#4. [Video] Online Loyalty program ROI
Despite careful preparation, many companies worry about whether they will see a return on their investment. When asked about the topic, I always point out that loyalty programs – when done right – will help your business grow.
Still, ROI is a deep and complicated subject, which is why we decided to discuss it with Jörn Roegler, VP of Strategy & Insight at Antavo, in an episode of Customer Loyalty Minutes. In the episode Jörn pointed out that loyalty programs generate money in several ways: by using loyalty points as a currency, by changing customer behavior, and by teaching you more about your customers. Here are some other highlights from the video:
Knowing the theory behind loyalty program costs is half the victory, but I wanted to give you some practical advice too. And no one’s more knowledgeable about this topic than our brilliant in-house loyalty strategist, Timi Garai.
“Many companies are uneasy when it comes to setting up a loyalty program, as they fear customers will start exploiting the system to pile up free coupons. But if you’ve already distributed free discount vouchers, which didn’t even require customers to make a purchase, then loyalty program discounts are actually an improvement. So let me give you a few pointers on how to avoid the pitfalls many companies fall into.”
Senior Loyalty Strategist at Antavo
Here are some more tips that Timi shared with us:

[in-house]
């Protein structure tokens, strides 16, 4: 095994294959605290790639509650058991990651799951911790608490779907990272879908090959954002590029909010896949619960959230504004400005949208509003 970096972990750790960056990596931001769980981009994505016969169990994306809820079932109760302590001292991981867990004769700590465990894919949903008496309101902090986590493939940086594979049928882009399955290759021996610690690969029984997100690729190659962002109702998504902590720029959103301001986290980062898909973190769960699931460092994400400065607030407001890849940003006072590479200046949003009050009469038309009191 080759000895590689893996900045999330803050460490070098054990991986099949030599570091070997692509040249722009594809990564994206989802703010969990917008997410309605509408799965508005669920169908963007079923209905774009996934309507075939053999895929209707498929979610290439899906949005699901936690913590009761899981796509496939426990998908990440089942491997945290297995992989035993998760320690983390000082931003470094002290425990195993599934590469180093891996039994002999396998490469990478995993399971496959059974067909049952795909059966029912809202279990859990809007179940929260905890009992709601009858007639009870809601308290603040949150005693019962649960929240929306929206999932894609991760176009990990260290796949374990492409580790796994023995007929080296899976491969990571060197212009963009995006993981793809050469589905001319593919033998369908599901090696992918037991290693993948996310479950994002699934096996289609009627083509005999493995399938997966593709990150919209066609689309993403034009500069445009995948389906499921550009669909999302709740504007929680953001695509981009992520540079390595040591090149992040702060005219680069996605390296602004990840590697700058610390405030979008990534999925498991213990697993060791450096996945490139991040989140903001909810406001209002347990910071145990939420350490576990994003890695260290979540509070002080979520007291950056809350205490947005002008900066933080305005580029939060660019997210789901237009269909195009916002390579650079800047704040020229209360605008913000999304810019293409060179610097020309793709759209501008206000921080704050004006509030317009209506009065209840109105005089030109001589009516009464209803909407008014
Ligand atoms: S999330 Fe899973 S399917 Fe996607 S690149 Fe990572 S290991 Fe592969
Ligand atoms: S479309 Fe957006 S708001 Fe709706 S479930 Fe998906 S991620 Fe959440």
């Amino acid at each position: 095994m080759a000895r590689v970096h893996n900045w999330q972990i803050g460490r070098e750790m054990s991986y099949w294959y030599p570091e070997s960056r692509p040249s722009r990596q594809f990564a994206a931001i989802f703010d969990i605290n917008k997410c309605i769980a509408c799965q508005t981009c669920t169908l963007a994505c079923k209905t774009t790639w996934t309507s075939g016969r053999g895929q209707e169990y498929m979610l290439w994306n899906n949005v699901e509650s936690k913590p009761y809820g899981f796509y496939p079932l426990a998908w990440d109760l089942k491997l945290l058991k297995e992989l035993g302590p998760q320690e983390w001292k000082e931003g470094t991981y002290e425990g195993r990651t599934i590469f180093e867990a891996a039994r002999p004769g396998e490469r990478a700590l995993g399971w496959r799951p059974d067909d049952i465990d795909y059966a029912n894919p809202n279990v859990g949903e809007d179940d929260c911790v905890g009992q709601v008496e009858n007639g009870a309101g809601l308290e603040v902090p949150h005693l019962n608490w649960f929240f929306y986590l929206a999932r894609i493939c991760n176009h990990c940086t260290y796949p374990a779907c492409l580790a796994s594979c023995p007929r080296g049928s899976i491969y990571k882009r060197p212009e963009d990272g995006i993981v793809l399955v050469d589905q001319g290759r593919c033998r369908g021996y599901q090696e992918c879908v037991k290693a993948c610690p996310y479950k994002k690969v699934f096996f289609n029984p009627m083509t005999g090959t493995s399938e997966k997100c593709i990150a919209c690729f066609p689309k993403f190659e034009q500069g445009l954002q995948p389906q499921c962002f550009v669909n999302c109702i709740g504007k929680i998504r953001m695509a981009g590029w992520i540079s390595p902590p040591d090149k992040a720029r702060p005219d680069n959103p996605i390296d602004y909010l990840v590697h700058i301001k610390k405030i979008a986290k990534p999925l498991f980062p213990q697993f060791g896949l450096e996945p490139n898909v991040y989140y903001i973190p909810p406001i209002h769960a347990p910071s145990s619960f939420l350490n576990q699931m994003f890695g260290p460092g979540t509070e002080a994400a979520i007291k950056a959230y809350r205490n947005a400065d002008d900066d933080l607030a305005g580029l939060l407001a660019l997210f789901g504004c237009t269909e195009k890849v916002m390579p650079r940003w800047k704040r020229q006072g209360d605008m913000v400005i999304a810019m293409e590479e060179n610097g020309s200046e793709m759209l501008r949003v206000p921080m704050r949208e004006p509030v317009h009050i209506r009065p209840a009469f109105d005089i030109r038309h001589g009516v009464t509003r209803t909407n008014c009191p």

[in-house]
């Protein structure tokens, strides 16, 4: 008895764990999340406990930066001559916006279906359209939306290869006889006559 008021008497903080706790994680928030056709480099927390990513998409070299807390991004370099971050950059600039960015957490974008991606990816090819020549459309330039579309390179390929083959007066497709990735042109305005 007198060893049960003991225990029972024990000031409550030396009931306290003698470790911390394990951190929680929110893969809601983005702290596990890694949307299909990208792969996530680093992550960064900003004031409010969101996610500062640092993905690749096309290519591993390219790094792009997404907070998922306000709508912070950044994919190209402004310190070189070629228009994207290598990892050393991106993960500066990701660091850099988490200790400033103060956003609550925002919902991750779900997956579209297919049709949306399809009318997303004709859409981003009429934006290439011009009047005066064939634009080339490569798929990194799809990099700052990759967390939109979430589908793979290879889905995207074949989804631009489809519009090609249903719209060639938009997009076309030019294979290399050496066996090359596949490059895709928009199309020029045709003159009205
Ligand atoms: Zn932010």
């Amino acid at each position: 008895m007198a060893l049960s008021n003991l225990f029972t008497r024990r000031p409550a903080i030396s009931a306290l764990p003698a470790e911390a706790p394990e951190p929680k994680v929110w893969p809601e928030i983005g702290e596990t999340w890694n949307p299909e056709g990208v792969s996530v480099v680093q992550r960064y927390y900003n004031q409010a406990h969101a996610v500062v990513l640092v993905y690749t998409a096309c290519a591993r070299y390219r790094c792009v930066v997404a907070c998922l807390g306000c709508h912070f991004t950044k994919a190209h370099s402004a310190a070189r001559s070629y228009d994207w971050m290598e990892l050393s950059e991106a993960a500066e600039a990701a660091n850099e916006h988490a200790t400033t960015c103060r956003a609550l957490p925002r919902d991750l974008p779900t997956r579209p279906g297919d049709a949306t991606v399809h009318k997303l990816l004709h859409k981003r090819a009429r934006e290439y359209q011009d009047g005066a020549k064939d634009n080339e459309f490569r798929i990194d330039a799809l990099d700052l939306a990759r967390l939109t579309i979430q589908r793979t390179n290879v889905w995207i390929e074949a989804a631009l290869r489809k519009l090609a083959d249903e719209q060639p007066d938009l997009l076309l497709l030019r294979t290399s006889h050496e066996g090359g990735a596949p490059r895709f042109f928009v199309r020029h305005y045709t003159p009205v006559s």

- Create coupons with a minimum spend limit to ensure that loyalty discounts don’t hurt your margins. This value should depend on your margins and product pricing.
- It’s better to start off strict and adjust the details later, as customers would see it as a sign of good grace on your part.
- Involve other brands that provide a different product or service as reward providers in your program. It’s free advertisement for them and helps you provide relevant rewards to your customers.
- Avoid showing open favoritism towards top-tier customers at store locations. Practices such as providing VIP cash registers can brew anger and dissatisfaction among other shoppers.
- Sweepstakes are alluring and capable of mobilizing every participant within the program, though you only need to give the prize for a handful of lucky winners.
- Points, credits, or whatever currency you use in your loyalty program are the most optimal reward for a sweepstake, because customers can spend them on anything their heart desires.
- Always plan your strategy with care and foresight, as cancelling a fan-favorite loyalty program can lead to backlash from your audience, and your sales will drop, too.
Now Everything Is Under Control
Those are the basic loyalty program costs you should consider when planning your loyalty program. If you would like to consult with an expert on loyalty program budgeting, ROI and optimization, our team is here to help. Book a demo with us to learn more.
If you would like to dig deeper into the world of loyalty program business case, and learn more about Budget Planning, download our “Budget Planning 101 for Loyalty Programs” ebook.